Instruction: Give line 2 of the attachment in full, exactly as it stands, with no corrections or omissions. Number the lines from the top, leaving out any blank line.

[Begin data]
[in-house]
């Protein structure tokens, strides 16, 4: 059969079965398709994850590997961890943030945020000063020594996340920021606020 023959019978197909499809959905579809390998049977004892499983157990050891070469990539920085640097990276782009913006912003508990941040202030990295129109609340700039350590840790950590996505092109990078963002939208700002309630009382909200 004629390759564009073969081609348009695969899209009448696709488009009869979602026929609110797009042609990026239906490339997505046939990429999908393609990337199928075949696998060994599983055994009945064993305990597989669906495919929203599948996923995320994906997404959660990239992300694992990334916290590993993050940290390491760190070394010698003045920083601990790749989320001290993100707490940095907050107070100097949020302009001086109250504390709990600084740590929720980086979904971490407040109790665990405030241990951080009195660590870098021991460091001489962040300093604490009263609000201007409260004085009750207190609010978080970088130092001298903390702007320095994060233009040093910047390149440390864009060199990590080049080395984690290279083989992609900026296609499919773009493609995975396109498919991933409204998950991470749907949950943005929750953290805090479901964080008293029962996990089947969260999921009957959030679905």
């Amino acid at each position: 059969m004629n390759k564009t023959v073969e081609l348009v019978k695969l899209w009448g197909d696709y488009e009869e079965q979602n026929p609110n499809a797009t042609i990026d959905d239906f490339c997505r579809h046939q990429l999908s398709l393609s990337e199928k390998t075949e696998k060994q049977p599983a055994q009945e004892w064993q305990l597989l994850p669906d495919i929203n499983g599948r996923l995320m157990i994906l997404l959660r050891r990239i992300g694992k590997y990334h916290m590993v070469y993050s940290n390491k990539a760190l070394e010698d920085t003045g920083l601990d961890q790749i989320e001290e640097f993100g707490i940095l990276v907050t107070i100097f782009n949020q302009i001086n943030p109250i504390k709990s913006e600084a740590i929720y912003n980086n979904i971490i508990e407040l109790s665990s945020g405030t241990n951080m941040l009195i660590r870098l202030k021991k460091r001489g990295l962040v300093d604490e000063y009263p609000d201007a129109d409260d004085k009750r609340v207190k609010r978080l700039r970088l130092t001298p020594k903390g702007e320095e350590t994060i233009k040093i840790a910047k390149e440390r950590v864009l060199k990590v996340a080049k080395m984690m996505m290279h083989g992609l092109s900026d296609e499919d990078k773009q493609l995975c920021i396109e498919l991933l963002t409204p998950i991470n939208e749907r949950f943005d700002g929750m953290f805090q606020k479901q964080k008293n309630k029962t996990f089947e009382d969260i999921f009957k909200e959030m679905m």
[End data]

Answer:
């Protein structure tokens, strides 16, 4: 059969079965398709994850590997961890943030945020000063020594996340920021606020 023959019978197909499809959905579809390998049977004892499983157990050891070469990539920085640097990276782009913006912003508990941040202030990295129109609340700039350590840790950590996505092109990078963002939208700002309630009382909200 004629390759564009073969081609348009695969899209009448696709488009009869979602026929609110797009042609990026239906490339997505046939990429999908393609990337199928075949696998060994599983055994009945064993305990597989669906495919929203599948996923995320994906997404959660990239992300694992990334916290590993993050940290390491760190070394010698003045920083601990790749989320001290993100707490940095907050107070100097949020302009001086109250504390709990600084740590929720980086979904971490407040109790665990405030241990951080009195660590870098021991460091001489962040300093604490009263609000201007409260004085009750207190609010978080970088130092001298903390702007320095994060233009040093910047390149440390864009060199990590080049080395984690290279083989992609900026296609499919773009493609995975396109498919991933409204998950991470749907949950943005929750953290805090479901964080008293029962996990089947969260999921009957959030679905």